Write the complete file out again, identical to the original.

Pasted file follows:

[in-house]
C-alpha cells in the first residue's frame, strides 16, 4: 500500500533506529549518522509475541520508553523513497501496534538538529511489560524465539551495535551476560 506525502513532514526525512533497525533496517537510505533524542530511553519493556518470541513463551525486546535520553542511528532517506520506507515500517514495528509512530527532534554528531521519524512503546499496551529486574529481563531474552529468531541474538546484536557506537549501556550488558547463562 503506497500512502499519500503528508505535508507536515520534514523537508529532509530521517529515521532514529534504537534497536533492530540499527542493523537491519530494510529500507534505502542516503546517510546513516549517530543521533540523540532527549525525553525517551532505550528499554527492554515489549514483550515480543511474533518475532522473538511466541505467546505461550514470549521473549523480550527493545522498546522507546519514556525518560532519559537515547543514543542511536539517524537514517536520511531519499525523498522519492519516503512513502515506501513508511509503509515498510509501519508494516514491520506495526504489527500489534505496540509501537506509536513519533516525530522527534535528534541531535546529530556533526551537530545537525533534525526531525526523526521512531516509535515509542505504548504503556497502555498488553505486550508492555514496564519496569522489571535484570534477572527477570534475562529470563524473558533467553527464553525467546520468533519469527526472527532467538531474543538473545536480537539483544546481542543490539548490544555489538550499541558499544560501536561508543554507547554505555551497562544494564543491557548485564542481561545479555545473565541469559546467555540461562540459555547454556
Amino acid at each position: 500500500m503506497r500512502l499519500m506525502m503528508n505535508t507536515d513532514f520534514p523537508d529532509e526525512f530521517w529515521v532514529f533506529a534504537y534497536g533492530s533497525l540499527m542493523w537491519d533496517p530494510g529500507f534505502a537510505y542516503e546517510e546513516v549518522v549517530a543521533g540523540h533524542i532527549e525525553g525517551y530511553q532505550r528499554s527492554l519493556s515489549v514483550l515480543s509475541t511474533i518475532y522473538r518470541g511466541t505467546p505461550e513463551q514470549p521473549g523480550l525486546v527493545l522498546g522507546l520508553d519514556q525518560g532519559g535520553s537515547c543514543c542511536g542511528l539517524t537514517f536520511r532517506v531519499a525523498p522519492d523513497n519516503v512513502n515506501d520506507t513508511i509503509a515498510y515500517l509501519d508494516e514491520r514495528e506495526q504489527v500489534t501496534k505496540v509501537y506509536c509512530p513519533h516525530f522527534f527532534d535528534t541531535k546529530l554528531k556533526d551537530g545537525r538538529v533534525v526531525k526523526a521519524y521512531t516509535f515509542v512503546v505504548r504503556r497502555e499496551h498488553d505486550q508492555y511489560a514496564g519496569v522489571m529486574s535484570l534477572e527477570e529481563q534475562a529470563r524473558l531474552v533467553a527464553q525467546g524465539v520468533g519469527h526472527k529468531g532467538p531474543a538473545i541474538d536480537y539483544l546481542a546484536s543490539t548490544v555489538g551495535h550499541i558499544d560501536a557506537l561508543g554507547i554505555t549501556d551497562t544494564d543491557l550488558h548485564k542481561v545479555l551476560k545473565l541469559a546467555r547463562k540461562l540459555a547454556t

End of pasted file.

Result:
[in-house]
C-alpha cells in the first residue's frame, strides 16, 4: 500500500533506529549518522509475541520508553523513497501496534538538529511489560524465539551495535551476560 506525502513532514526525512533497525533496517537510505533524542530511553519493556518470541513463551525486546535520553542511528532517506520506507515500517514495528509512530527532534554528531521519524512503546499496551529486574529481563531474552529468531541474538546484536557506537549501556550488558547463562 503506497500512502499519500503528508505535508507536515520534514523537508529532509530521517529515521532514529534504537534497536533492530540499527542493523537491519530494510529500507534505502542516503546517510546513516549517530543521533540523540532527549525525553525517551532505550528499554527492554515489549514483550515480543511474533518475532522473538511466541505467546505461550514470549521473549523480550527493545522498546522507546519514556525518560532519559537515547543514543542511536539517524537514517536520511531519499525523498522519492519516503512513502515506501513508511509503509515498510509501519508494516514491520506495526504489527500489534505496540509501537506509536513519533516525530522527534535528534541531535546529530556533526551537530545537525533534525526531525526523526521512531516509535515509542505504548504503556497502555498488553505486550508492555514496564519496569522489571535484570534477572527477570534475562529470563524473558533467553527464553525467546520468533519469527526472527532467538531474543538473545536480537539483544546481542543490539548490544555489538550499541558499544560501536561508543554507547554505555551497562544494564543491557548485564542481561545479555545473565541469559546467555540461562540459555547454556
Amino acid at each position: 500500500m503506497r500512502l499519500m506525502m503528508n505535508t507536515d513532514f520534514p523537508d529532509e526525512f530521517w529515521v532514529f533506529a534504537y534497536g533492530s533497525l540499527m542493523w537491519d533496517p530494510g529500507f534505502a537510505y542516503e546517510e546513516v549518522v549517530a543521533g540523540h533524542i532527549e525525553g525517551y530511553q532505550r528499554s527492554l519493556s515489549v514483550l515480543s509475541t511474533i518475532y522473538r518470541g511466541t505467546p505461550e513463551q514470549p521473549g523480550l525486546v527493545l522498546g522507546l520508553d519514556q525518560g532519559g535520553s537515547c543514543c542511536g542511528l539517524t537514517f536520511r532517506v531519499a525523498p522519492d523513497n519516503v512513502n515506501d520506507t513508511i509503509a515498510y515500517l509501519d508494516e514491520r514495528e506495526q504489527v500489534t501496534k505496540v509501537y506509536c509512530p513519533h516525530f522527534f527532534d535528534t541531535k546529530l554528531k556533526d551537530g545537525r538538529v533534525v526531525k526523526a521519524y521512531t516509535f515509542v512503546v505504548r504503556r497502555e499496551h498488553d505486550q508492555y511489560a514496564g519496569v522489571m529486574s535484570l534477572e527477570e529481563q534475562a529470563r524473558l531474552v533467553a527464553q525467546g524465539v520468533g519469527h526472527k529468531g532467538p531474543a538473545i541474538d536480537y539483544l546481542a546484536s543490539t548490544v555489538g551495535h550499541i558499544d560501536a557506537l561508543g554507547i554505555t549501556d551497562t544494564d543491557l550488558h548485564k542481561v545479555l551476560k545473565l541469559a546467555r547463562k540461562l540459555a547454556t